I am disappointed hoteliers would say that. The reduction has not yet been implemented, but if that is the spirit in which it is being taken, I am disappointed. Hoteliers and restaurateurs welcomed the reduction when it was announced in press releases by their representative organisations, but if that is the attitude that will be taken to it, it will be reviewed quickly. It is intended to drive consumer demand to get more people to use hotels. Hotel prices in Dublin and throughout the country are competitive. I acknowledge that a large number of hotels are hanging in, but this is meant to act as a stimulus. The number of additional jobs that could be generated by this initiative has not been quantified, but if there is more demand, employers will have to take on more staff to provide a service to satisfy demand. I hope the measure will have a positive effect in reducing the number on the live register and providing necessary jobs all over the country. Tourism has an impact on every part of the country, which is a positive aspect of the industry.

Departmental Staff

Robert Troy


19 Deputy Robert Troy asked the Minister for Arts, Heritage and the Gaeltacht the impact of the employment control framework on arts and cultural institutions. [16608/11]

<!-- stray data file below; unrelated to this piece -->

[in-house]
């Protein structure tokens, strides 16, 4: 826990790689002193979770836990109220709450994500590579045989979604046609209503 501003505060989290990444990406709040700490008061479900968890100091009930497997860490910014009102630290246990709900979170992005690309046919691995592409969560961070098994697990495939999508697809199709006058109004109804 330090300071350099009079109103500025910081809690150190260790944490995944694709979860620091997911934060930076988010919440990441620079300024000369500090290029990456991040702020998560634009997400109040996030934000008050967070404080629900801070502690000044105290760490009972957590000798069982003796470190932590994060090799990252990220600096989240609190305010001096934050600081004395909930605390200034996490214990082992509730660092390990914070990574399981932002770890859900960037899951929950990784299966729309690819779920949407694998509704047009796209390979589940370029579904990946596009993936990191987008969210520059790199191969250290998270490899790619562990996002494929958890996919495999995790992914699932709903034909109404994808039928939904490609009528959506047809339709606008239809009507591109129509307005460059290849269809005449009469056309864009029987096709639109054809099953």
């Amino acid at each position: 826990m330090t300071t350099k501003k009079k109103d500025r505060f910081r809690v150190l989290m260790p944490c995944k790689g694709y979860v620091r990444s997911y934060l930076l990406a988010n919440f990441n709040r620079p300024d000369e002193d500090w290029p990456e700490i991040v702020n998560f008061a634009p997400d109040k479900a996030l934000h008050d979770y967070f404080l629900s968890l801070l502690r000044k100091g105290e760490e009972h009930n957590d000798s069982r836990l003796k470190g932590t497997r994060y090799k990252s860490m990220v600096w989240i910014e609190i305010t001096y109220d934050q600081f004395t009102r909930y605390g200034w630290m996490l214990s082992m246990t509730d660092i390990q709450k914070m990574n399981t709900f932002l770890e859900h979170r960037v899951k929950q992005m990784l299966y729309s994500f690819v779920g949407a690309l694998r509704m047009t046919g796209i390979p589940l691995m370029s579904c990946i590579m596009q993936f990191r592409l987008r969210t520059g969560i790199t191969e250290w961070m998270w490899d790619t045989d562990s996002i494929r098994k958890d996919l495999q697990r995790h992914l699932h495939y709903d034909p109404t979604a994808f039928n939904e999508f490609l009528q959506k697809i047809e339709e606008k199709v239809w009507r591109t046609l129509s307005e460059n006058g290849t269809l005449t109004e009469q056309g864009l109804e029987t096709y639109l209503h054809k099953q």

Arising from the Government's commitment to restore the public finances and restructure and reorganise the public service, each Department has been directed to achieve a progressive reduction in the number of civil servants employed and in the number of public servants employed in bodies funded from their Vote groups through the implementation of an employment control framework, ECF, during the period 2010 to 2014. The achievement of payroll savings and numbers reductions is a key element of the reporting arrangements under the memorandum of understanding as part of the joint EU-IMF programme for Ireland. The memorandum of understanding requires quarterly data for the public service wage bill, the number of employees and average wage. No deviation from the overall numbers reductions targets can be permitted over the period of the programme.